Corsair gin with navel oranges, blood oranges, and cara cara oranges

Recreating Agua de Valencia

To try to capture some of that more complex flavor when using fresh squeezed oranges from Valencia at home, I use Grand Marnier or other orange liqueur. It helps lend depth of flavor, and I use it in place of either the vodka or the gin to reduce the alcohol content just a bit (not by much admittedly).

Using orange liqueur instead of vodka or gin in Agua de Valencia does help to give a stronger, more complex orange flavor, but it also ups the sweetness levels as well. My taste for overly sweet cocktails is very different at 30 than it was at 20, so I like to balance the sweetness with a tart squeeze of lemon juice. It helps to round out the flavor of the cocktail in general.

Ratios in Agua de Valencia

I’ve found the magic ratio when making Agua de Valencia to be 1 part cava to 1 part everything else. So if I’m making a drink with 5oz of cava, I need the gin, Grand Marnier, and fresh orange juice to also equal 5oz.

You can play with the ratios of the “everything else” to your liking. For me, it’s 1oz gin, 1oz Grand Marnier, 3oz fresh squeezed orange juice. That’s all balanced with 5oz of cava.

Psst, don’t worry, the recipe is spelled out in full below.

Segura Viudas Cava
A note on ingredients:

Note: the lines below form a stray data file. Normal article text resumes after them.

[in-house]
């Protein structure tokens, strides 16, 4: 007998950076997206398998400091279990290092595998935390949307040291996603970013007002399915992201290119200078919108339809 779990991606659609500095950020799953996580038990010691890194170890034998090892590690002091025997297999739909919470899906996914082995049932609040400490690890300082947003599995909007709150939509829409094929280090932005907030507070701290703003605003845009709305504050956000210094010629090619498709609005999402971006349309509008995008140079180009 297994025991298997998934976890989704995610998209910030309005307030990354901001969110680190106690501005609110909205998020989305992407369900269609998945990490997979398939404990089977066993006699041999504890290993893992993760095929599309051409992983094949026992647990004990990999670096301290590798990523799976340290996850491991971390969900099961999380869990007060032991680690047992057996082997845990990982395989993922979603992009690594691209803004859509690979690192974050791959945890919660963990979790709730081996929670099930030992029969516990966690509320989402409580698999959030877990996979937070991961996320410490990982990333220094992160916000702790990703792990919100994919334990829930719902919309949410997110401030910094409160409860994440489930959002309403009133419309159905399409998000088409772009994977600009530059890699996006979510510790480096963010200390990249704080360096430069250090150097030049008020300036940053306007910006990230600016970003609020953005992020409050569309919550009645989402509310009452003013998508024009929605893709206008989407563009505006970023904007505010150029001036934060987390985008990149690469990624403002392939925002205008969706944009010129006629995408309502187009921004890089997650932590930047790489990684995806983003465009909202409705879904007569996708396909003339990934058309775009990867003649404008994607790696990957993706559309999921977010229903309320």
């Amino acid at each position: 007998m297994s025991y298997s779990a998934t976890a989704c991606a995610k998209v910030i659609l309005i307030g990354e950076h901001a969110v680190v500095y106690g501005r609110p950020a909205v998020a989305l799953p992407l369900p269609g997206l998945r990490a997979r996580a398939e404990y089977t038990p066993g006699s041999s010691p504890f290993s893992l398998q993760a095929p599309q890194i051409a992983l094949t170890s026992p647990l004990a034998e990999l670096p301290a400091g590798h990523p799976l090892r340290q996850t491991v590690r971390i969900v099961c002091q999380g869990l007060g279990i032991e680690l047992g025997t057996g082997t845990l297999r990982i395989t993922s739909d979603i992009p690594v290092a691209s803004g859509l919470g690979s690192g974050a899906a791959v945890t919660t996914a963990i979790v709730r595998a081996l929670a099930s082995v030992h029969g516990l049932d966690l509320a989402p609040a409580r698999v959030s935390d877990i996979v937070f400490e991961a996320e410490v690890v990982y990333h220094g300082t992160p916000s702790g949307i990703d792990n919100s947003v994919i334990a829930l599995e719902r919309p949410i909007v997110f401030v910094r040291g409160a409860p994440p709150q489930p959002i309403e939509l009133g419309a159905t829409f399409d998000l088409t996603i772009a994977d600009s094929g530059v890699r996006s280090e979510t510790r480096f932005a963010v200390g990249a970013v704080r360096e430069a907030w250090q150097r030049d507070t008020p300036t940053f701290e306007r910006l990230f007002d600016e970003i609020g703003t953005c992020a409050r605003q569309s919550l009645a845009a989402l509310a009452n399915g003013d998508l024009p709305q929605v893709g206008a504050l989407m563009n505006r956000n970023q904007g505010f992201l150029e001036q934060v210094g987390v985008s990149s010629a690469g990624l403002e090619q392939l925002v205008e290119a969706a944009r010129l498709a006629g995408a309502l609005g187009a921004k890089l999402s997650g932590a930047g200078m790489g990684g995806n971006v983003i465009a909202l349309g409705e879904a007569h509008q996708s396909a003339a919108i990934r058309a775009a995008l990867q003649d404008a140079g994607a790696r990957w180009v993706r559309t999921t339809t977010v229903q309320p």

Always try for real oranges freshly squeezed when making Agua de Valencia. It really does make all the difference in the world. If you don’t have access to oranges to juice, then you can buy fresh squeezed orange juice at the store (Simply Orange is my brand of choice in this scenario).

Have fun with the oranges you try in this recipe! I used a mix of blood oranges, navel oranges, and cara cara oranges and loved the color and flavor mix they provided. Experiment yourself and see which citrus you like best.


Glass of Agua de Valencia with navel oranges, blood oranges, and cara cara oranges
Agua de Valencia with navel oranges, blood oranges, and cara cara oranges
5 from 1 vote

Agua de Valencia

Agua de Valencia is the cocktail of choice in Valencia, Spain – sweet, fizzy, and with bright citrusy flavor – it’s a crowd pleaser!

Course Cocktail, Drinks
Cuisine American, Spanish
Prep Time 5 minutes
Total Time 5 minutes
Servings 1 cocktail


  • 1 oz gin
  • 1 oz Grand Marnier
  • 3 oz fresh squeezed orange juice
  • 5 oz cava or other dry, sparkling wine
  • Squeeze of lime or lemon juice


  1. Combine the gin, Grand Marnier, and Orange Juice together in a large wine glass

  2. Top with the cava and stir gently 

  3. Add a squeeze of lemon juice or lime juice and taste for sweetness.  Add more juice as necessary 

  4. Garnish with an orange slice and serve!

Recipe Notes

The ratios in this recipe can be copied and used to make a large pitcher of Agua de Valencia.  Simply combine all ingredients, top with cava, and set out lime wedges and orange slices to serve